2. You think the dems won’t find a cuck willing to say any given woman Trump nominee raped him?

        1. That’s why Trump should nominate distinguished UVA Law alum Jerry Fallwell Jr! The guy is such a cuck he watches other dudes f his wife, so nobody would ever believe he did anything to other women! 😉

        2. “You think the dems won’t find a cuck ”

          The Democrats don’t need to find a cuck. Falwell (who pays to watch) and Trump (who got scammed by a woman who used him to solve a sketch immigration record, then refuses to share a marital bed) are out in the open.

    3. “They just want a solid conservative – “one of their own,” and I’d guess that a helluvalot of them still think a woman’s place in court is the steno desk.”

      You had it right until you started guessing. We just want a solid conservative, and don’t care if it’s a man, woman, marsupial, or runs on Linux. We find identity group politics stupid.

  9. The only factor that matters or needs to be considered is will the Senate majority leader grow a pair and jam the confirmation through?
    Every candidate on that list is qualified by experience; that is irrelevant to the confirmation. The democratic propaganda machine will flood the press and airwaves and social media with lie after lie, using the same lies regardless of the actual nominee. The democrats have turned this particular nomination into a pure battle of political will. Either the republicans stand together for the first time, or they will not only lose the confirmation, but because of that, the election.

    And oh by the way, where is the Biden list?

    1. Is there anything preventing the GOP from voting the day it receives the nomination?

        1. The Republicans constitute a majority of the Senate, and a majority is a quorum. That would be perfect for McConnell, if the Democrats boycotted the vote: swing state Republicans could vote “no” and the nominee would still be confirmed so long as McConnell has 27 votes.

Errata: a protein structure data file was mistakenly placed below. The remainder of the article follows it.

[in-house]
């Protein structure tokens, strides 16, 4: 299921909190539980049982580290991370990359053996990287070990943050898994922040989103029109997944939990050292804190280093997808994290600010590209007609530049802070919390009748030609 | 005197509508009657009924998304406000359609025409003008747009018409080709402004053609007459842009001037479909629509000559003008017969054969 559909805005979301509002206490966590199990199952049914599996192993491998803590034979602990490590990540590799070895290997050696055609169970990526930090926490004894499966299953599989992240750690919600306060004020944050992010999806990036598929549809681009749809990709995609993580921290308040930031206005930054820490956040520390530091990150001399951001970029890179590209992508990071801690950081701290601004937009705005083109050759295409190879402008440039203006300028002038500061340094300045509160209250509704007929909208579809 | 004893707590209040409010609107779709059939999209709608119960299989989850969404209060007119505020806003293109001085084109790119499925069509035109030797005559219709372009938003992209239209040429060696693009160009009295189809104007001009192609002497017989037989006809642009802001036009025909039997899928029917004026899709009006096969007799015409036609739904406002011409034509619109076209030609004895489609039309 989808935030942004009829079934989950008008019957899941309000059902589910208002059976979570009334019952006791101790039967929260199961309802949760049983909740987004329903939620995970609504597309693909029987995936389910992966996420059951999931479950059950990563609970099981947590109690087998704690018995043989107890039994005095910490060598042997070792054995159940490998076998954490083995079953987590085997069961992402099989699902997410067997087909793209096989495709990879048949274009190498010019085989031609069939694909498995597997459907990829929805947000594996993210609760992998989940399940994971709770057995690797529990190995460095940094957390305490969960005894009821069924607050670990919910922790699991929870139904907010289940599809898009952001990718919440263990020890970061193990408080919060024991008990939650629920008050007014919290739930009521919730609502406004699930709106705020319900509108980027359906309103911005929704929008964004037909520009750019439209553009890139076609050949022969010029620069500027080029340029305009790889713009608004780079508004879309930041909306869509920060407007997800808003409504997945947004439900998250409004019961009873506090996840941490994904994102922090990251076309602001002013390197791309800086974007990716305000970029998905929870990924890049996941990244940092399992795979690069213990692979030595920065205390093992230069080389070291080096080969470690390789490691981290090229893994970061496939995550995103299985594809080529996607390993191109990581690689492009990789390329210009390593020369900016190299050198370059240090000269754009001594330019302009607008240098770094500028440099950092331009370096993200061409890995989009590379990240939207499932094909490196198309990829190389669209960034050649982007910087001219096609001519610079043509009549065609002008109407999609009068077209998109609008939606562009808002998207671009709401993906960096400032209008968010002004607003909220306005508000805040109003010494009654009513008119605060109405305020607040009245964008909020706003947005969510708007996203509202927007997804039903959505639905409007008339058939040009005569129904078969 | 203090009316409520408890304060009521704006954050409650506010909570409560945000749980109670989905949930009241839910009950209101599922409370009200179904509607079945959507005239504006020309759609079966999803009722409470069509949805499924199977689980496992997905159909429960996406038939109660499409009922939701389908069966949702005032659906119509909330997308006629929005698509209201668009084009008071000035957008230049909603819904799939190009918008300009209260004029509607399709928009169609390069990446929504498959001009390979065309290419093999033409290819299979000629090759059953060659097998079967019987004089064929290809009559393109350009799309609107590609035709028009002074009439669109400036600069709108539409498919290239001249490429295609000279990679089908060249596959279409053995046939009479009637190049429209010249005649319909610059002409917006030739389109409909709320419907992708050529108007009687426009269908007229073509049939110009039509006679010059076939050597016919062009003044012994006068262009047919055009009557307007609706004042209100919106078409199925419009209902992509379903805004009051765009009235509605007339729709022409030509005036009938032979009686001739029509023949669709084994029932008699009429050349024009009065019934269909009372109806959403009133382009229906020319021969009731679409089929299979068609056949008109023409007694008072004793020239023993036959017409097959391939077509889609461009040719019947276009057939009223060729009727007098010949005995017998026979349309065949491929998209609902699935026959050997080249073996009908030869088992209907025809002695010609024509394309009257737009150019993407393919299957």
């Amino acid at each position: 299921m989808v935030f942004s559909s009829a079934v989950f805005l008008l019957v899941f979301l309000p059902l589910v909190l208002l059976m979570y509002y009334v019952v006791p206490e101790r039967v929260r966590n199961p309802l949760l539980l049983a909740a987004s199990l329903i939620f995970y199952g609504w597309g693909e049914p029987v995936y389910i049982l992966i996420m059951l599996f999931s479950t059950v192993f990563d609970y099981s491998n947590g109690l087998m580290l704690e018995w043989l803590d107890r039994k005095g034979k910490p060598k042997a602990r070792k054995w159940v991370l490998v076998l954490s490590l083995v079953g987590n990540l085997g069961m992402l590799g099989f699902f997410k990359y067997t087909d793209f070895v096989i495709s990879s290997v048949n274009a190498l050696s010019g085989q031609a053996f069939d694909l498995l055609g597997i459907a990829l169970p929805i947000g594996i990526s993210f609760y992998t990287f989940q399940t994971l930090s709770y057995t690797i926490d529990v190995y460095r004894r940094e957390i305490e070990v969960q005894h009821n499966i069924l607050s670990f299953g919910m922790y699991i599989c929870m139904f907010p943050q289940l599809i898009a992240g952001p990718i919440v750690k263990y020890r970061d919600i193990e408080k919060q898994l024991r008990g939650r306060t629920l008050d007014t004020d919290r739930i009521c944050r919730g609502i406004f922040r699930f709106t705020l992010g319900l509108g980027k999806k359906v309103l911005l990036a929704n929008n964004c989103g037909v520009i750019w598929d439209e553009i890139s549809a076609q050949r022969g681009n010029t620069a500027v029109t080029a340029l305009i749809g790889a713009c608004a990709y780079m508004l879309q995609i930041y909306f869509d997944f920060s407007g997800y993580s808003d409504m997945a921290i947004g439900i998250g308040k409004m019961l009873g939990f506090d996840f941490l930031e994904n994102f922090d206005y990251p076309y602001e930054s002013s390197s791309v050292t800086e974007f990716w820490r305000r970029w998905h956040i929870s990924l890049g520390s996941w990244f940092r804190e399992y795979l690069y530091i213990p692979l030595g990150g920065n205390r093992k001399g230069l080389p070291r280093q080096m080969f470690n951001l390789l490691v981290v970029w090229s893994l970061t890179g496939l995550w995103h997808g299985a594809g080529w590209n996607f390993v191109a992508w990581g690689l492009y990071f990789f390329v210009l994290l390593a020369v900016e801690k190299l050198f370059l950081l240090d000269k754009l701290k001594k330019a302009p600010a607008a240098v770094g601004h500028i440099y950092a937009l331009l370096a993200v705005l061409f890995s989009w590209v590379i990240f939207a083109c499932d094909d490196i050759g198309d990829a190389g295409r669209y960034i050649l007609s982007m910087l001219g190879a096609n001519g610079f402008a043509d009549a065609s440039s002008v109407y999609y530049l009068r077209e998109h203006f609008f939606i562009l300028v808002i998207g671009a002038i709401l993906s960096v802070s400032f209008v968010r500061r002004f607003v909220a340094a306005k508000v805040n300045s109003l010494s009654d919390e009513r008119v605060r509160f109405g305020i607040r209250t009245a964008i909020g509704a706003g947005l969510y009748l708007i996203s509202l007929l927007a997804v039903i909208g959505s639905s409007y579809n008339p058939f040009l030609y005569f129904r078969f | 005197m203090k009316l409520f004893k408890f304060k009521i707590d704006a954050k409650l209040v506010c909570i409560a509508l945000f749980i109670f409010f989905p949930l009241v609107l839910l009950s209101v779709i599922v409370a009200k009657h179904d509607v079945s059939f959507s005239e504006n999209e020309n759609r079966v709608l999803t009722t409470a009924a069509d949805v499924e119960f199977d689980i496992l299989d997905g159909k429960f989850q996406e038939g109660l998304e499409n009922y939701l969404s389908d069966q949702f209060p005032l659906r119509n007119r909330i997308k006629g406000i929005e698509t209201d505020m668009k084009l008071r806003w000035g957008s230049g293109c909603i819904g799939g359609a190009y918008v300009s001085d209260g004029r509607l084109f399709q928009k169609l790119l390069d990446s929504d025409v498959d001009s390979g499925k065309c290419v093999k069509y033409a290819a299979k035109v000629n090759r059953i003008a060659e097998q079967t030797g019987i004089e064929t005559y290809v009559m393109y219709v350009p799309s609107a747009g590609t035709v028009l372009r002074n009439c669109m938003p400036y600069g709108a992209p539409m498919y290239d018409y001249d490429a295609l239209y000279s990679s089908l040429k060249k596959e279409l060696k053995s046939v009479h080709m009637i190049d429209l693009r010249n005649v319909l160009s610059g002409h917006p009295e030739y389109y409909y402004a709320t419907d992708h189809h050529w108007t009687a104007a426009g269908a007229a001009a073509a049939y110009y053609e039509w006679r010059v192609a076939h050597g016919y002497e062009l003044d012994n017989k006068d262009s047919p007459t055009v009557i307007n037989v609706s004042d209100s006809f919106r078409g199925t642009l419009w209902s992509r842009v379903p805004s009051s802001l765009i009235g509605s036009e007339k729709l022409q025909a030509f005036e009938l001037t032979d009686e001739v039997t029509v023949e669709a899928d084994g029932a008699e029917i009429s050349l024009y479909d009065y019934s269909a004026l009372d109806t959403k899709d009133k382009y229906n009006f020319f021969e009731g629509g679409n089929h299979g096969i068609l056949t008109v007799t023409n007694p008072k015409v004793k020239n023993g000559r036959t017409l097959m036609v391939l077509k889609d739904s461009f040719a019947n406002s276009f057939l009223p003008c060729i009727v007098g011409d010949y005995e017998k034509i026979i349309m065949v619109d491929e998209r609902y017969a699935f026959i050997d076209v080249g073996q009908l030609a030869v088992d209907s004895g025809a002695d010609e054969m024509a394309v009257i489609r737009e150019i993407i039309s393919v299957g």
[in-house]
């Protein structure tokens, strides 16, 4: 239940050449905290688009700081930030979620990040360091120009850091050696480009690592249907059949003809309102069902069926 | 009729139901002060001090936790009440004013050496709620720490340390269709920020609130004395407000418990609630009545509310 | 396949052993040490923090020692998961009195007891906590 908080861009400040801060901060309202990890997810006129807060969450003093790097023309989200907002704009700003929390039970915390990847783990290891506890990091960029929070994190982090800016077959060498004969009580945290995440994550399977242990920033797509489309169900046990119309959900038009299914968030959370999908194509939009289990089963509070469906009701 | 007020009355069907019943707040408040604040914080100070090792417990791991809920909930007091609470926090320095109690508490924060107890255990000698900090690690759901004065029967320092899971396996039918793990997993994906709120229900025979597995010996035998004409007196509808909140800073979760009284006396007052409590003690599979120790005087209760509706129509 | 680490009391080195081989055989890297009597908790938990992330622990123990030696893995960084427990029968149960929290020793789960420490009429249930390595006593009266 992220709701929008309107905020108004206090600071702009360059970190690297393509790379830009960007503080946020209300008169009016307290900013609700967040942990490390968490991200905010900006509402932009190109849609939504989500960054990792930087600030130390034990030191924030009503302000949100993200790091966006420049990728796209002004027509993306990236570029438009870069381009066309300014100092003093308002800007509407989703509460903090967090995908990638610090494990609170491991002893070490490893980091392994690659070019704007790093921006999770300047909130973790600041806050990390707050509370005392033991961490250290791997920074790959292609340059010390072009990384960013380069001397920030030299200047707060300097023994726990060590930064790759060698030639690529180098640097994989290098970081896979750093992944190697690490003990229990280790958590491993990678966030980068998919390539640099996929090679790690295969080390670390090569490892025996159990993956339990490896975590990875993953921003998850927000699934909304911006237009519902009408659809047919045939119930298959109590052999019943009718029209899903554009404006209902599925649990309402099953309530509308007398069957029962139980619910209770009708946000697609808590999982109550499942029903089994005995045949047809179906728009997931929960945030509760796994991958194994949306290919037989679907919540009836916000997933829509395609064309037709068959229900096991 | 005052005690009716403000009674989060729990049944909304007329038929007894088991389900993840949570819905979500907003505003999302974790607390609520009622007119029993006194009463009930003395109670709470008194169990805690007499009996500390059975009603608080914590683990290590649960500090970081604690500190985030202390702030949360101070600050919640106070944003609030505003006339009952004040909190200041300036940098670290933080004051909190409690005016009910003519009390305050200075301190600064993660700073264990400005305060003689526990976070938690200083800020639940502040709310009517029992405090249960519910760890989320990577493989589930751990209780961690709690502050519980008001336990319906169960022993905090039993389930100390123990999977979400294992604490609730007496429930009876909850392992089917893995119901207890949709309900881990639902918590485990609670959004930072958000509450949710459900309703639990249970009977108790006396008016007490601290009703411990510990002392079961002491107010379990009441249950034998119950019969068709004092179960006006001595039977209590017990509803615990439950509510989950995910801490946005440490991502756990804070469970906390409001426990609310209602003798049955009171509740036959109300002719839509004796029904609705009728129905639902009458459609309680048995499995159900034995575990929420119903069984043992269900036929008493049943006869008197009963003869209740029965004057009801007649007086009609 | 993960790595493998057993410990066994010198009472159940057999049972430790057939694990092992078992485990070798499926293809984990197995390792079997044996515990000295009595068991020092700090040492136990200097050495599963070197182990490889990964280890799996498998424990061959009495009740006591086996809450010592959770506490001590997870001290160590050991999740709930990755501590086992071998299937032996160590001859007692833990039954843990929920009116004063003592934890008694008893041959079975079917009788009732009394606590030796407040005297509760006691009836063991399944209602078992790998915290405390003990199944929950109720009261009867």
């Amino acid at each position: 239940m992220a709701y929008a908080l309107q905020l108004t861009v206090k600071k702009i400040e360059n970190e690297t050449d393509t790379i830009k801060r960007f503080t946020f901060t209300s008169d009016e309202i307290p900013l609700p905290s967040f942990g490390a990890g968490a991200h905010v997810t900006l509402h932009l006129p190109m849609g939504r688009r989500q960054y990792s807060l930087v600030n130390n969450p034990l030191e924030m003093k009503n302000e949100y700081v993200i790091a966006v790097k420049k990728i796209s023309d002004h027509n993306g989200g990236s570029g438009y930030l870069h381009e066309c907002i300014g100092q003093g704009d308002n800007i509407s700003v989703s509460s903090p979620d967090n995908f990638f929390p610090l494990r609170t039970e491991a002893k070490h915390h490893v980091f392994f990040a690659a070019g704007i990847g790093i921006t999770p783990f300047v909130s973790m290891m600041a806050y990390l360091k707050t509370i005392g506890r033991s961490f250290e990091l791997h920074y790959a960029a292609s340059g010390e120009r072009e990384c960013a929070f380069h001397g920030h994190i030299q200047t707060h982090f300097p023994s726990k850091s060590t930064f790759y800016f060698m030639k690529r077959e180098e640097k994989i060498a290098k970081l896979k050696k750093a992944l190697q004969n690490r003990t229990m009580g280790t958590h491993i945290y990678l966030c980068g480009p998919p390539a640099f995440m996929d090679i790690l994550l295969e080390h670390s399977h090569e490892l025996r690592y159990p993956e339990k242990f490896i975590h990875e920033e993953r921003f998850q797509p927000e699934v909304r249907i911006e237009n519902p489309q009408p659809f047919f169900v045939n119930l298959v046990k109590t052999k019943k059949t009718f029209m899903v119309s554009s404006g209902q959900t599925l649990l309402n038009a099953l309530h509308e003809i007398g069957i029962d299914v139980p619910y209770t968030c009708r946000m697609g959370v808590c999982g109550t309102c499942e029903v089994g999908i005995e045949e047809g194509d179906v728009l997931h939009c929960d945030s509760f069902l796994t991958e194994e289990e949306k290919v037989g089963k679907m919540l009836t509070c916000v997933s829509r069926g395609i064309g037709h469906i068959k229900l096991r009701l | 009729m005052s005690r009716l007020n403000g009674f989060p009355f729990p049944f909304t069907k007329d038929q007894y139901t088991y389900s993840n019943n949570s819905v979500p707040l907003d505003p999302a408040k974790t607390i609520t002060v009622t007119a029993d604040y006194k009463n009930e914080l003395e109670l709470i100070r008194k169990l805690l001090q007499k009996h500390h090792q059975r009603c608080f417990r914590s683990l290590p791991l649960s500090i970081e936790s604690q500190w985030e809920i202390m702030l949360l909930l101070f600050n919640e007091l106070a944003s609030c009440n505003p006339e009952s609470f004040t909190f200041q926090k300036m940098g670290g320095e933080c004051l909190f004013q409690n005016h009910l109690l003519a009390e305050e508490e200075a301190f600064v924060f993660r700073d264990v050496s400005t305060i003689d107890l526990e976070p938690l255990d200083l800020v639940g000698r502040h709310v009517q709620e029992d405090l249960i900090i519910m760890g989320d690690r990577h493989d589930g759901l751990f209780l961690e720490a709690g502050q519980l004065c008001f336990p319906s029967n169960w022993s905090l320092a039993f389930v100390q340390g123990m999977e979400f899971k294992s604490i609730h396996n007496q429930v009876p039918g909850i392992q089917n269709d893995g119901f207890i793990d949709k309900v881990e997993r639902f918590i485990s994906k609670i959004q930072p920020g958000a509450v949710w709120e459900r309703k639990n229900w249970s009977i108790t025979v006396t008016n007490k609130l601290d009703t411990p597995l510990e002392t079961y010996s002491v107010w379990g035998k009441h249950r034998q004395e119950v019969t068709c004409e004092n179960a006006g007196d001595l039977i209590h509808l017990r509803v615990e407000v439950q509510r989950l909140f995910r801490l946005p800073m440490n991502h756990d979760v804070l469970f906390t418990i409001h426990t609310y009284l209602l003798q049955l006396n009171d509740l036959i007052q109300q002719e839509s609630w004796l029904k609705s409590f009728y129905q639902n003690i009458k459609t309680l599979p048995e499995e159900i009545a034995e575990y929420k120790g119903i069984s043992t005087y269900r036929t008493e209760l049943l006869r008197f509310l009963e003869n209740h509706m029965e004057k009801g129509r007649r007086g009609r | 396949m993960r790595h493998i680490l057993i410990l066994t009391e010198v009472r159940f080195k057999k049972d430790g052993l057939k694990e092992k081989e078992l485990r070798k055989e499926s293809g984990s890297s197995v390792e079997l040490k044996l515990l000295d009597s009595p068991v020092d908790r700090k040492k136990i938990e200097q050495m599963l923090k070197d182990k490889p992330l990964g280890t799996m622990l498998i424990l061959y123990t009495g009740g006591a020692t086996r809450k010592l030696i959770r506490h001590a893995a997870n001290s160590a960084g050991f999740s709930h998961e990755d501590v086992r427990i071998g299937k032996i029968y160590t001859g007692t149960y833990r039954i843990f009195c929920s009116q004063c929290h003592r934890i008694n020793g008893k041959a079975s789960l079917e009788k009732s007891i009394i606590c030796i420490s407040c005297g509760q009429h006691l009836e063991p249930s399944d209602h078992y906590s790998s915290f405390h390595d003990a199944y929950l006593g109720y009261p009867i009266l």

1. Right, the Democrats can’t deny the Senate a quorum without the cooperation of several Republicans. They *might* manage to get that cooperation, it’s a little more deniable than a “no” vote, but if they fail all they do is lower to threshold for confirming the nominee.

      1. Ed- yes there is, and it is the republicans themselves.

        the GOP especially in the senate is not nearly as loyal to the party as the dems are. 51 GOP senators is not the same as 51 dem senators. and thats even in normal times. add to it the layer of the GOP that still hates president trump and it gets even worse.

        and the GOP still cant understand why they got trump to start with. this is a good example why.

    2. “And oh by the way, where is the Biden list?”

      Filed between Obama’s Kenyan birth certificate and Trump’s soon-to-be involuntarily disclosed tax returns.

      1. If there was anything in those returns, some IRS bureaucrat would’ve leaked it somewhere already.

        1. Examples have been made of IRS bureaucraps before…